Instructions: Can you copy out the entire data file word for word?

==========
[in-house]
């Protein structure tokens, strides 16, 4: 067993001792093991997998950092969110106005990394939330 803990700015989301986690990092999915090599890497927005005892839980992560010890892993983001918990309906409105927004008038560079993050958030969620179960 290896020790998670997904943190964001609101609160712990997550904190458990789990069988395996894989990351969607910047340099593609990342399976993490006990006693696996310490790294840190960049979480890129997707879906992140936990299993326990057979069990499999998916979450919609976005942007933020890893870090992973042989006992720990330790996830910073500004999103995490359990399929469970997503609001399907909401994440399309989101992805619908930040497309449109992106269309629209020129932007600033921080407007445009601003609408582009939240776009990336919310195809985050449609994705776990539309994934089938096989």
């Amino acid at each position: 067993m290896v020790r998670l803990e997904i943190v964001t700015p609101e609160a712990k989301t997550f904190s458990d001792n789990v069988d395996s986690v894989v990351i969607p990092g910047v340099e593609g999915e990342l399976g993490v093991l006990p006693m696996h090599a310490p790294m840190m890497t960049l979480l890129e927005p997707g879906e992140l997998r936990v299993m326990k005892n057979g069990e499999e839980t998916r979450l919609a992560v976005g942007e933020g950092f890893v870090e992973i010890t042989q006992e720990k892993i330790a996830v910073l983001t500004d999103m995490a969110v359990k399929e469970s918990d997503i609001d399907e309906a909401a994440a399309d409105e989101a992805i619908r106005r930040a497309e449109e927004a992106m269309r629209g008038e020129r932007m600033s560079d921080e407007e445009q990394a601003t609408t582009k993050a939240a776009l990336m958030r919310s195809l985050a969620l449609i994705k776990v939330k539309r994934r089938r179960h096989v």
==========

[in-house]
């Protein structure tokens, strides 16, 4: 067993001792093991997998950092969110106005990394939330 803990700015989301986690990092999915090599890497927005005892839980992560010890892993983001918990309906409105927004008038560079993050958030969620179960 290896020790998670997904943190964001609101609160712990997550904190458990789990069988395996894989990351969607910047340099593609990342399976993490006990006693696996310490790294840190960049979480890129997707879906992140936990299993326990057979069990499999998916979450919609976005942007933020890893870090992973042989006992720990330790996830910073500004999103995490359990399929469970997503609001399907909401994440399309989101992805619908930040497309449109992106269309629209020129932007600033921080407007445009601003609408582009939240776009990336919310195809985050449609994705776990539309994934089938096989």
């Amino acid at each position: 067993m290896v020790r998670l803990e997904i943190v964001t700015p609101e609160a712990k989301t997550f904190s458990d001792n789990v069988d395996s986690v894989v990351i969607p990092g910047v340099e593609g999915e990342l399976g993490v093991l006990p006693m696996h090599a310490p790294m840190m890497t960049l979480l890129e927005p997707g879906e992140l997998r936990v299993m326990k005892n057979g069990e499999e839980t998916r979450l919609a992560v976005g942007e933020g950092f890893v870090e992973i010890t042989q006992e720990k892993i330790a996830v910073l983001t500004d999103m995490a969110v359990k399929e469970s918990d997503i609001d399907e309906a909401a994440a399309d409105e989101a992805i619908r106005r930040a497309e449109e927004a992106m269309r629209g008038e020129r932007m600033s560079d921080e407007e445009q990394a601003t609408t582009k993050a939240a776009l990336m958030r919310s195809l985050a969620l449609i994705k776990v939330k539309r994934r089938r179960h096989v």